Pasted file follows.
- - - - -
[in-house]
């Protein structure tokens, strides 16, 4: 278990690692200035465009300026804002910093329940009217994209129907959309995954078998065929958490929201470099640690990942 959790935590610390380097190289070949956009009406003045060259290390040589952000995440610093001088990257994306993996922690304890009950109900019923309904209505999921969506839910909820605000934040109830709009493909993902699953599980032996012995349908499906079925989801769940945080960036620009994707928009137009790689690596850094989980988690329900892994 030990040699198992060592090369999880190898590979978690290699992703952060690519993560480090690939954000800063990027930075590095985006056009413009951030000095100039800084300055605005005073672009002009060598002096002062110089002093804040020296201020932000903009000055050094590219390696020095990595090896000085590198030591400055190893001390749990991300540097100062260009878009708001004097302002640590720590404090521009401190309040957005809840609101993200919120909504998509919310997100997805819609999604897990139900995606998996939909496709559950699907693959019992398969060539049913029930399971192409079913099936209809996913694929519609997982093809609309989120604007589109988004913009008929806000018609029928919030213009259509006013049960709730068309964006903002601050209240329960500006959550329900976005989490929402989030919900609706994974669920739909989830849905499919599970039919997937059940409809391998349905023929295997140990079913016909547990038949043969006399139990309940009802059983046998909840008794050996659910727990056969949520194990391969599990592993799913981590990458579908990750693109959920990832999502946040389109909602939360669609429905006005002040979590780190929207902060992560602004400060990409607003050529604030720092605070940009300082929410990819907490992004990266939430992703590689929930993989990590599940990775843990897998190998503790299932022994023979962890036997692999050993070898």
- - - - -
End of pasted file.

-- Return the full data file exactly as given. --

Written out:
[in-house]
């Protein structure tokens, strides 16, 4: 278990690692200035465009300026804002910093329940009217994209129907959309995954078998065929958490929201470099640690990942 959790935590610390380097190289070949956009009406003045060259290390040589952000995440610093001088990257994306993996922690304890009950109900019923309904209505999921969506839910909820605000934040109830709009493909993902699953599980032996012995349908499906079925989801769940945080960036620009994707928009137009790689690596850094989980988690329900892994 030990040699198992060592090369999880190898590979978690290699992703952060690519993560480090690939954000800063990027930075590095985006056009413009951030000095100039800084300055605005005073672009002009060598002096002062110089002093804040020296201020932000903009000055050094590219390696020095990595090896000085590198030591400055190893001390749990991300540097100062260009878009708001004097302002640590720590404090521009401190309040957005809840609101993200919120909504998509919310997100997805819609999604897990139900995606998996939909496709559950699907693959019992398969060539049913029930399971192409079913099936209809996913694929519609997982093809609309989120604007589109988004913009008929806000018609029928919030213009259509006013049960709730068309964006903002601050209240329960500006959550329900976005989490929402989030919900609706994974669920739909989830849905499919599970039919997937059940409809391998349905023929295997140990079913016909547990038949043969006399139990309940009802059983046998909840008794050996659910727990056969949520194990391969599990592993799913981590990458579908990750693109959920990832999502946040389109909602939360669609429905006005002040979590780190929207902060992560602004400060990409607003050529604030720092605070940009300082929410990819907490992004990266939430992703590689929930993989990590599940990775843990897998190998503790299932022994023979962890036997692999050993070898």